'Year after year, I call on the Legislature to get tough on DWI, but they refuse to act' - Gov. Susana Martinez
BY DENNIS DOMRZALSKI
Saying that DWI is totally preventable, Gov. Susana Martinez on Monday announced a four-pronged effort to stop drunken driving on New Mexico’s highways.
The effort involves saturation patrols on two sections of highways with the highest DWI death rates, issuing bench warrants for DWI offenders who have skipped out on their parole or probation, arresting the most notorious DWI offenders who have avoided justice, and a program to have citizens monitor courtrooms and report on how DWI cases are handled by judges and prosecutors.
“Year after year, I call on the Legislature to get tough on DWI, but they refuse to act,” Martinez said at a news conference in Albuquerque. “If they won’t act, we will. Today’s initiative will increase law enforcement activity, target the worst of the worst and hold the justice system accountable for failing to punish DWI criminals.”
The need to stop DWI is urgent, Martinez said, explaining that of the 237 car crash deaths on New Mexico’s roads in 2014, 98, or 41 percent of them involved alcohol.
“This is unacceptable and something that is 100 percent preventable,” Martinez said.
The four elements to Martinez’s anti-DWI program are:
Operation STOPthePAIN will put more state police officers on the deadliest stretches of highways in the state: U.S. 64 between Bloomfield and Farmington, and I-40 between Gallup and Grants. “Remarkable, 85 people died in traffic fatalities in just these two counties (San Juan and McKinley) alone in 2014, many of them alcohol-related,” Martinez said. As part of this program, the state police will send Special Investigations Unit officers to the areas to track where every person arrested for DWI got their alcohol.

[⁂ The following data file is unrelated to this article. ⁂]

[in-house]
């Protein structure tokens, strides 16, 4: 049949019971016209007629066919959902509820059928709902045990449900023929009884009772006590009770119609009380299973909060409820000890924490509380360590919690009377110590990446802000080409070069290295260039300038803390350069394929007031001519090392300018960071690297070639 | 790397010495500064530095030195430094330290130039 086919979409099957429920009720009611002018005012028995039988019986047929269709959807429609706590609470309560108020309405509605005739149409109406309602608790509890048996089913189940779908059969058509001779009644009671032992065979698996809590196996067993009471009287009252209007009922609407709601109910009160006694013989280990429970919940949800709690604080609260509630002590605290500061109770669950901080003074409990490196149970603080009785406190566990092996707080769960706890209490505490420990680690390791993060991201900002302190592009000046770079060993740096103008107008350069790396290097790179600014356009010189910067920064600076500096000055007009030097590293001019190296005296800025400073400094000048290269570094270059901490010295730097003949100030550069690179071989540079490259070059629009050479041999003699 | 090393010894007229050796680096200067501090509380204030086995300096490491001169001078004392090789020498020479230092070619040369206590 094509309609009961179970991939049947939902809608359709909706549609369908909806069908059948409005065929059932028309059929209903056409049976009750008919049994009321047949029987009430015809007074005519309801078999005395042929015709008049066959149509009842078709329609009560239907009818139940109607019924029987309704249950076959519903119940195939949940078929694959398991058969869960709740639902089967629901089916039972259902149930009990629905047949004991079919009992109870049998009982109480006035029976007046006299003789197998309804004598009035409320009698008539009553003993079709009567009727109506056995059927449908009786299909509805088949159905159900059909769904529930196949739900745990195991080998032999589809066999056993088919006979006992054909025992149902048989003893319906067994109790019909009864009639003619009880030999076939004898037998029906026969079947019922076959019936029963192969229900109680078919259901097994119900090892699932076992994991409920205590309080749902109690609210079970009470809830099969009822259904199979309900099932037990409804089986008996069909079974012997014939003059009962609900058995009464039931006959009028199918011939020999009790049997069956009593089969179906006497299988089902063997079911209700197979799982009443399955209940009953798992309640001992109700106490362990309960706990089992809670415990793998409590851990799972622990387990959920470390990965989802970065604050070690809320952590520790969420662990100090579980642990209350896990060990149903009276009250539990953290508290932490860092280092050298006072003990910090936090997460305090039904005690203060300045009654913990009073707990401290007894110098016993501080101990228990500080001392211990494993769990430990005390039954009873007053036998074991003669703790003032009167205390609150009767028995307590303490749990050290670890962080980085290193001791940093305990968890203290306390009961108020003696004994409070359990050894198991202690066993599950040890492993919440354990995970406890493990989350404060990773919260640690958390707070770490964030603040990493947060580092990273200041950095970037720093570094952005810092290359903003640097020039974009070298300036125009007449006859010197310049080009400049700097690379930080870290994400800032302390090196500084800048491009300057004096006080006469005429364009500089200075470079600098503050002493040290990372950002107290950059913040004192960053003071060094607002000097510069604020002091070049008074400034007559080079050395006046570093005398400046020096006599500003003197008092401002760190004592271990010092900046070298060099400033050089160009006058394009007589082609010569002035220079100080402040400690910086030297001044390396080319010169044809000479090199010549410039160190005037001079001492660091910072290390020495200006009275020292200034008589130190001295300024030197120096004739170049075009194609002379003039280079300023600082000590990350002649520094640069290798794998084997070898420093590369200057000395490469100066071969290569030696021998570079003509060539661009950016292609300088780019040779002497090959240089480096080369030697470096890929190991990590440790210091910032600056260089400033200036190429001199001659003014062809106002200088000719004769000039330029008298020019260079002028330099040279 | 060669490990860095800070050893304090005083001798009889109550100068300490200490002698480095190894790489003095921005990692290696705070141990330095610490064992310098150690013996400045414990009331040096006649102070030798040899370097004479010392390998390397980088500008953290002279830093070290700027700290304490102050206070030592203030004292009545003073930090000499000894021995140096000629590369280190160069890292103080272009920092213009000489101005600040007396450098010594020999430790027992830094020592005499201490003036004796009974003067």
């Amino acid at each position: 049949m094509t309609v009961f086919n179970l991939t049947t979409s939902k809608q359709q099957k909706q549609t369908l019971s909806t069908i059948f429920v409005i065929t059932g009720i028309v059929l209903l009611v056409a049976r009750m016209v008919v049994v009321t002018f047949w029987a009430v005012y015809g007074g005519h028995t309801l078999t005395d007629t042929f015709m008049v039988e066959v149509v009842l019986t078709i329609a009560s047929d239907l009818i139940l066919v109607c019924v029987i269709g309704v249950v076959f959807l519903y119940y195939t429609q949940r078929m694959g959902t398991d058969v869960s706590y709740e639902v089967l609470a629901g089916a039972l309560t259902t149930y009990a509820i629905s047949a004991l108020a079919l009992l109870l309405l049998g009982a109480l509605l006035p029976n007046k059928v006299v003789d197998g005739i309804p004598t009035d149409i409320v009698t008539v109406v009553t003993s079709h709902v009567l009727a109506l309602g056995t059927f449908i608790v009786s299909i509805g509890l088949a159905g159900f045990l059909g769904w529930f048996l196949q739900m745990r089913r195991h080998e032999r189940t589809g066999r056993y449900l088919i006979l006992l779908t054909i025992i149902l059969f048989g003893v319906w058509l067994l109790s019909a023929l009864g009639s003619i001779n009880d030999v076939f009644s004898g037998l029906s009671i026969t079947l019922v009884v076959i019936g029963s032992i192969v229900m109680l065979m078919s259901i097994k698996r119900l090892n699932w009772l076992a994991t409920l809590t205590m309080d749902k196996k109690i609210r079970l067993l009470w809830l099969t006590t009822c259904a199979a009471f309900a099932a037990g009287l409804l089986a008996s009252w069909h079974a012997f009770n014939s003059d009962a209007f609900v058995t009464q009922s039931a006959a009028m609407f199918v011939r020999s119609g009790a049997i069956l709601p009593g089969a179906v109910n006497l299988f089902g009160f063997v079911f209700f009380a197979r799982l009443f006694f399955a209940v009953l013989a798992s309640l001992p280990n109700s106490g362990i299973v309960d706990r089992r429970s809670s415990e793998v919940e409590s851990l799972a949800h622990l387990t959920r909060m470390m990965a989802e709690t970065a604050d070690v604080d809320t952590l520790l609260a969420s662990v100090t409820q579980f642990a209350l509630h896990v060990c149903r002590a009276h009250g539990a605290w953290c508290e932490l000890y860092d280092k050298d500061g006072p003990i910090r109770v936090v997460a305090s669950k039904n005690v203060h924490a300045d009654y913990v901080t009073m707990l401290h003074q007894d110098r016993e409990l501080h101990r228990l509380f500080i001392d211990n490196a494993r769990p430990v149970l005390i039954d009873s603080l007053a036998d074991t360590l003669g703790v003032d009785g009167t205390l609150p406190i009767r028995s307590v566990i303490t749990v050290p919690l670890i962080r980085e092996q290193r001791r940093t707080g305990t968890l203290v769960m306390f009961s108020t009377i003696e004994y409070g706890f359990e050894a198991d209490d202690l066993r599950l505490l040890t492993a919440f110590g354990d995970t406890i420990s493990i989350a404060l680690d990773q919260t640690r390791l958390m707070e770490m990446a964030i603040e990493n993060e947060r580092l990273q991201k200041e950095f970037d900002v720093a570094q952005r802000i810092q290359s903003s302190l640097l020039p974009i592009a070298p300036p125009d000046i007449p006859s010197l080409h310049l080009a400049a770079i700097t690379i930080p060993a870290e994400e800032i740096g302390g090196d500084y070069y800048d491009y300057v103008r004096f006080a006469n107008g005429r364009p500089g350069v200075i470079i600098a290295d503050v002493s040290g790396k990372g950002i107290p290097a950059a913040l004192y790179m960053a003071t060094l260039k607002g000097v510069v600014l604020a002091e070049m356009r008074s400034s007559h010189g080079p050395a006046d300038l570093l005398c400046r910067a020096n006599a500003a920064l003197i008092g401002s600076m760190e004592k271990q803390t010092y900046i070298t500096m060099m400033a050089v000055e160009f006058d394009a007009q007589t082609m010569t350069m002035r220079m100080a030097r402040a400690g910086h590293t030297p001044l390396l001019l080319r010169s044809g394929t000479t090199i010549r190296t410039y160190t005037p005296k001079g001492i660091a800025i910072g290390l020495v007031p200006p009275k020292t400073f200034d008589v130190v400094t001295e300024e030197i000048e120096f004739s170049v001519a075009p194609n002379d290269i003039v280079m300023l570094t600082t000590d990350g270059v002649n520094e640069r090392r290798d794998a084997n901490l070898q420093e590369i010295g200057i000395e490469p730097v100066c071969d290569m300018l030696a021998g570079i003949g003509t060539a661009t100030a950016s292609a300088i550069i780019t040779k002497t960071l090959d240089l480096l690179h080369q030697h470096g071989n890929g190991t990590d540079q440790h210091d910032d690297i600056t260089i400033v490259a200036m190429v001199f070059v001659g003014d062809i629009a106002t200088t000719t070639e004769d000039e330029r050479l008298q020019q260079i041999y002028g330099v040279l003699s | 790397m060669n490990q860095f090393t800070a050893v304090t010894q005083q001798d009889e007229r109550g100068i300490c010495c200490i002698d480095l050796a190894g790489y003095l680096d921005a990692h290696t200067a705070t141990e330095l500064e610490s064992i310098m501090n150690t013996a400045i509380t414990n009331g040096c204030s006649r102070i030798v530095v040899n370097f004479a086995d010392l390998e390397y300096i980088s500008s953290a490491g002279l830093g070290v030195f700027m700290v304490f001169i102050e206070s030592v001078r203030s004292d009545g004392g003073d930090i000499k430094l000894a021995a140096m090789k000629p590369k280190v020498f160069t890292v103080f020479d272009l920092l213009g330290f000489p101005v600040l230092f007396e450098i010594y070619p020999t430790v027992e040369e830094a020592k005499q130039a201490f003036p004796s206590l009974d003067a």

DWI bench warrant roundups will have officers around the state do periodic bench warrant roundups to find DWI offenders who have failed to show up for court. The roundups will continue throughout next year.
A crackdown on repeat offender absconders will task cops with locating and arresting repeat DWI offenders who have violated their parole or probation and who are currently fugitives.
A court monitoring program that will have citizens sit in courtrooms throughout the state to watch how DWI cases are handled. The New Mexico Department of Transportation has issued a request for proposals for the program. The monitors will file reports that will let the public know how judges and prosecutors are dealing with DWI cases.
“New Mexico’s families deserve to be safe from drunk drivers, and it is our duty to crack down on repeat offenders and prevent tragedies from happening on our roadways,” Martinez said. “Even one death is too many because this is 100 percent preventable.”
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